During an otherwise hopeless season plagued by injuries and dysfunction, Bradley Beal has been the lone flower to blossom out of the pile of manure that is the 2018-19 Washington Wizards.
On Saturday night, Beal scored 40 points against the Memphis Grizzlies — his second 40-point game in as many nights. With just 11 games remaining on the schedule, Beal is making the media’s vote for All-NBA increasingly easier. Since the All-Star break, Beal has averaged 29.9 points, 5.9 rebounds and 6.5 assists per game on 49.6 percent shooting from the field and 38.9 percent shooting on threes.
Those numbers pop off the screen for a reason: they’re All-NBA, superstar-type numbers. And that’s exactly what Beal has become this season.
But it’s come at a cost.
Going into Monday’s action, Beal had played nearly 200 more minutes than any other player in the NBA. He’s averaging 37.7 minutes per game — the most in the league. He also covers 2.83 miles per game — which, also, is the most distanced covered per game in the NBA.
In their irrational pursuit to make the player, the Wizards haven’t shied away from playing their star player — who could be due for a supermax contract extension this summer — an absurd amount of minutes.
As our own Jake Whitacre wrote, the Wizards are refusing to wave the white flag on the season — and that’s evident in the miles Beal has added, quite literally.
Wizards owner Ted Leonsis has made it clear that he wants his team to make the playoffs — and the coaching staff, and the front office has taken it as a directive.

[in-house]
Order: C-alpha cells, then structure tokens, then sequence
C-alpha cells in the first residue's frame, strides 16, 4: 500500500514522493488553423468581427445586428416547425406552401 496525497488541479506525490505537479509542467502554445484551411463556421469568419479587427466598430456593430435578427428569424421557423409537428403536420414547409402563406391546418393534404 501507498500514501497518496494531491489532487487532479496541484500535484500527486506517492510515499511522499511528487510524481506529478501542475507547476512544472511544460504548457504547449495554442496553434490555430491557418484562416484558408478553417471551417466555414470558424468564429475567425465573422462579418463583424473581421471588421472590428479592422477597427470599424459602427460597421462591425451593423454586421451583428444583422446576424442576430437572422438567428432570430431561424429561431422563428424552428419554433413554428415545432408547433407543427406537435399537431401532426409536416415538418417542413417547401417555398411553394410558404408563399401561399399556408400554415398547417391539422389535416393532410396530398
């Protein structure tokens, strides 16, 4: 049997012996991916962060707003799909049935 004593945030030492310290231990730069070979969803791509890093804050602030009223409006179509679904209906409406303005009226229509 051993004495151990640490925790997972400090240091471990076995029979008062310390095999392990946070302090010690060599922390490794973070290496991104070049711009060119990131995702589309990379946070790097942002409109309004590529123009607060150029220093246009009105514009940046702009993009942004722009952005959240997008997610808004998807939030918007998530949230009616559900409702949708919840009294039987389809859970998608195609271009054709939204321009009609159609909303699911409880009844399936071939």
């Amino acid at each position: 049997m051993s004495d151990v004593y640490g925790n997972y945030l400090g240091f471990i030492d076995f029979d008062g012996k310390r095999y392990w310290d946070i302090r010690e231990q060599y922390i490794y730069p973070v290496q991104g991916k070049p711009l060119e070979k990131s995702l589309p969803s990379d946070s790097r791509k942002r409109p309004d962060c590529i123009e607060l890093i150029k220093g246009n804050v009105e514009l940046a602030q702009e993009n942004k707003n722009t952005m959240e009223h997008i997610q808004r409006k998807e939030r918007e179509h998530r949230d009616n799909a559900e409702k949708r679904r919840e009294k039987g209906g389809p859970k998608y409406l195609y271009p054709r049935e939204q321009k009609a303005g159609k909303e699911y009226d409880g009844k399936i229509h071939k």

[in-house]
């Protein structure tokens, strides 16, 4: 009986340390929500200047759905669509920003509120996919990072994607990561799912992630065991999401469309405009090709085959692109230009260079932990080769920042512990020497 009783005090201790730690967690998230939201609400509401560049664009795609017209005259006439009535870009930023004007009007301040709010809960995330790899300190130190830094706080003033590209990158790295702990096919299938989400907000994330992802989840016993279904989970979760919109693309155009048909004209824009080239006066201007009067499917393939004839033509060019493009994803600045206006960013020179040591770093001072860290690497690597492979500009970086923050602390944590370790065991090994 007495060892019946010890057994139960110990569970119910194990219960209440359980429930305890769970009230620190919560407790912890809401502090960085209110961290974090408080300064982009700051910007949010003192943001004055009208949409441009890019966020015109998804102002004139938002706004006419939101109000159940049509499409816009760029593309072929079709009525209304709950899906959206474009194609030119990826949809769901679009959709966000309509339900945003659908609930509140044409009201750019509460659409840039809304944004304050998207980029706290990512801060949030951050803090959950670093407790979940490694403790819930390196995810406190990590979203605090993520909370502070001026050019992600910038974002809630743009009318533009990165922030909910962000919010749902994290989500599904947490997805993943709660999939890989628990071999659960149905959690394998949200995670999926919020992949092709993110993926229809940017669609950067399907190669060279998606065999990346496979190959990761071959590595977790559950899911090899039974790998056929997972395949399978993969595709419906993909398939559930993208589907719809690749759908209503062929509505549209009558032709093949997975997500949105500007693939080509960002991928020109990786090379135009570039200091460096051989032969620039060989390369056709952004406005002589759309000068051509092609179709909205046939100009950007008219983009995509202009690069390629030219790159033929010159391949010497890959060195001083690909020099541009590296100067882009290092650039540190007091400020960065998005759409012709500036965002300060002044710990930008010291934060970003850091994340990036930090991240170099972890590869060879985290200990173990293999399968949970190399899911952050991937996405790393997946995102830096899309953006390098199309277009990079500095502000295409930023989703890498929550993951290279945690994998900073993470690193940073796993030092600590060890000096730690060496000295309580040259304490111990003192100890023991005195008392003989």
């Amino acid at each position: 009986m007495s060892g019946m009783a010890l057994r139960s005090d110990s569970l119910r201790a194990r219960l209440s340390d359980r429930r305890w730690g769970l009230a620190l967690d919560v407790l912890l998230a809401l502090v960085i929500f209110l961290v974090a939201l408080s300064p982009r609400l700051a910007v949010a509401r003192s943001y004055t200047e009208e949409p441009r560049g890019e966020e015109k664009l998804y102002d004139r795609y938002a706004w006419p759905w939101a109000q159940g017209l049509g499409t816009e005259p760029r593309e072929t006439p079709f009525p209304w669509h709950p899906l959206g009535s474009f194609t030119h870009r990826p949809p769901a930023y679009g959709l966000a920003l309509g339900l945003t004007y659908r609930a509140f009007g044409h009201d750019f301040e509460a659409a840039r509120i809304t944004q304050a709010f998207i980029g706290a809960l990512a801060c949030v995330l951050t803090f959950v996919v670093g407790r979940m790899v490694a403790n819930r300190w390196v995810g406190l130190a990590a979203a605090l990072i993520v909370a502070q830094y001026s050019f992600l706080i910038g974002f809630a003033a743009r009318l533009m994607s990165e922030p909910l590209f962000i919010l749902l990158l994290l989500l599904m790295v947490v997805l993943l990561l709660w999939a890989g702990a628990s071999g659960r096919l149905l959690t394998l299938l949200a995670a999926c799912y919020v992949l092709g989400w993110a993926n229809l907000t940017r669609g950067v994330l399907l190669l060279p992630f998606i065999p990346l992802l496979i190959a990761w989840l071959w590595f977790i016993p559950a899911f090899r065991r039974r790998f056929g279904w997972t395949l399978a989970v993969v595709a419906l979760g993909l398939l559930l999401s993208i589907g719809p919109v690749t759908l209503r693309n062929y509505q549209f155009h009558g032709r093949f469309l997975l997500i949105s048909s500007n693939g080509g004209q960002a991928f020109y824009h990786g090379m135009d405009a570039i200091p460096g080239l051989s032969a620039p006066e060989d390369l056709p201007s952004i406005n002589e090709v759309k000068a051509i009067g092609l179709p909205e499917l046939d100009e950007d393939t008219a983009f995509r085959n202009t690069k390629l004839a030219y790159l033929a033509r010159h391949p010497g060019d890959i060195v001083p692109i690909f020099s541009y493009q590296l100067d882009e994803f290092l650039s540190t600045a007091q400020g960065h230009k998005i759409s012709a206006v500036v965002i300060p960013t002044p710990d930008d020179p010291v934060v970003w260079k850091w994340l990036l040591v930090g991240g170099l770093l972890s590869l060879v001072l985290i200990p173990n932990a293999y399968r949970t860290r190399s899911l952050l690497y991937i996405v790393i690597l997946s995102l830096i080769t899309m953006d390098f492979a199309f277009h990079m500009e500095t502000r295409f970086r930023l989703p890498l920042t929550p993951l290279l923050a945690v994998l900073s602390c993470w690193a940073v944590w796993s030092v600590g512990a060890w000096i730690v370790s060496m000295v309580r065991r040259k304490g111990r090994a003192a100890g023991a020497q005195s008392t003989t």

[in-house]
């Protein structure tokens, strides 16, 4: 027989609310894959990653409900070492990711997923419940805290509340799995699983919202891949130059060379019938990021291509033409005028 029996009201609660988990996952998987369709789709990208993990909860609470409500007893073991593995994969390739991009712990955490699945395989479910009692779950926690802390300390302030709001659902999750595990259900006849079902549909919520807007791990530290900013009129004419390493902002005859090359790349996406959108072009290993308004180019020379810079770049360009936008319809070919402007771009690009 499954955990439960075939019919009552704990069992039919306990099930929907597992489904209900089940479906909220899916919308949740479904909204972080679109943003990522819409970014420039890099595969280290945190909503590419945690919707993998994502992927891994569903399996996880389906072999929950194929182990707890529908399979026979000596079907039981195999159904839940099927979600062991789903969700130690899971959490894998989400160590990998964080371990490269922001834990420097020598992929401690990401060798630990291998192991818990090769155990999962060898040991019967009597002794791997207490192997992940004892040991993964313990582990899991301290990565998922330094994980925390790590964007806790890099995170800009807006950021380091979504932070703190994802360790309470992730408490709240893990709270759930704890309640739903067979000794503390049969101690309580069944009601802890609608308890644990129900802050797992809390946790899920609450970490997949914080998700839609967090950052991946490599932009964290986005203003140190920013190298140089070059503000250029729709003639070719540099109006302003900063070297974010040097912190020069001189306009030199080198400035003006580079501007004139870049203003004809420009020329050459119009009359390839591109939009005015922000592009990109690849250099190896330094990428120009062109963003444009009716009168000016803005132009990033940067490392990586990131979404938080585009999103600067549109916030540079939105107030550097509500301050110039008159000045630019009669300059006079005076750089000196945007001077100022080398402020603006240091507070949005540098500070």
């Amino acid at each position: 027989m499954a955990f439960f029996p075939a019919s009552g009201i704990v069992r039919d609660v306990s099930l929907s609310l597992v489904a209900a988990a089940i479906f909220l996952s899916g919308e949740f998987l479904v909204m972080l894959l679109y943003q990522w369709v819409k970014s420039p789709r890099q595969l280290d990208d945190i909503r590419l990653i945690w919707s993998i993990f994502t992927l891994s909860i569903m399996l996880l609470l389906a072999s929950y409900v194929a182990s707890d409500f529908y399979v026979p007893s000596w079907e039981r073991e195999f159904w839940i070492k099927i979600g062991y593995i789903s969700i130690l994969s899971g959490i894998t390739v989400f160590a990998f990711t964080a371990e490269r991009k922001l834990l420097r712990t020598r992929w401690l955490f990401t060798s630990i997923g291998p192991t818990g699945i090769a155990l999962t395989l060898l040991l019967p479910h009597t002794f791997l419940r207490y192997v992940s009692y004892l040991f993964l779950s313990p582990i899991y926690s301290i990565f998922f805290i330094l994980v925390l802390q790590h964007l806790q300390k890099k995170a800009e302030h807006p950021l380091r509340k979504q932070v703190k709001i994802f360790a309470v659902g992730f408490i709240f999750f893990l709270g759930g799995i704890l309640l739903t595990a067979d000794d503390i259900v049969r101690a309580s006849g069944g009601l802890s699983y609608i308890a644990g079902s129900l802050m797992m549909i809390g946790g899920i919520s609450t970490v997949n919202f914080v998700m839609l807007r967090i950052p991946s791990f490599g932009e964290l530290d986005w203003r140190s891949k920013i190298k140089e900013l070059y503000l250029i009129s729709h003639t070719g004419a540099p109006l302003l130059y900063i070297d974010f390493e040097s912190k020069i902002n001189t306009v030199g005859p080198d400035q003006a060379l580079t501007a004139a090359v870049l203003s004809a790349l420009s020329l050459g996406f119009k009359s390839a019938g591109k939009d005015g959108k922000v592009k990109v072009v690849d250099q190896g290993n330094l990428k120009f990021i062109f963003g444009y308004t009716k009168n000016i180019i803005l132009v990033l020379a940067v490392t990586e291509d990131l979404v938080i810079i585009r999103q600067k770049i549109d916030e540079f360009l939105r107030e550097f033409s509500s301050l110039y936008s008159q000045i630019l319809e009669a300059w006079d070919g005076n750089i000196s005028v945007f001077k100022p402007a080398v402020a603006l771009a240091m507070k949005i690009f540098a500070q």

Here’s the reality, though, and it’s one the Wizards have refused to accept: they won’t be making the playoffs this year.
Washington has less than a 5 percent chance to make the playoffs. This isn’t a 2016 Presidential Election type of situation, where projections don’t always play out the way people expect. Over 85 percent of the returns are already in. The Wizards are 11 games below .500 with four less wins than the ninth-place Miami Heat.
It’s just not happening.
The Wizards must accept their reality soon, otherwise Beal will continue to rack up meaningless minutes. Every NBA player has a finite amount of minutes they can spend on the court. Some have more minutes than others. But everyone has a limit. Washington has to recognize that Beal is in the prime of his career — and if they want to prolong his prime, saving those minutes for next season (and the one after) is something they must begin to do.
The Wizards seem to have forgotten that there will be another season — and Beal, again, will be the team’s most important player. Or, perhaps they have - and they’re merely making these potentially detrimental decisions for the sake of saving their coaching/managing careers.
Three years ago, Beal — who suffered two stress reactions in his legs since being drafted — thought he was going to be on a minutes restriction for the rest of his career. The question is, what changed? Did his body become immune to such injury — one that typically occurs after a substantial amount of wear and tear? It’s something the Wizards haven’t addressed, at least publicly, but the amount of minutes he’s played is a cause for concern.
Whatever the case may be, Beal has given the Wizards all he possibly can — more than any other player has given their team. It’s time for them to give him the same courtesy and operate within their reality.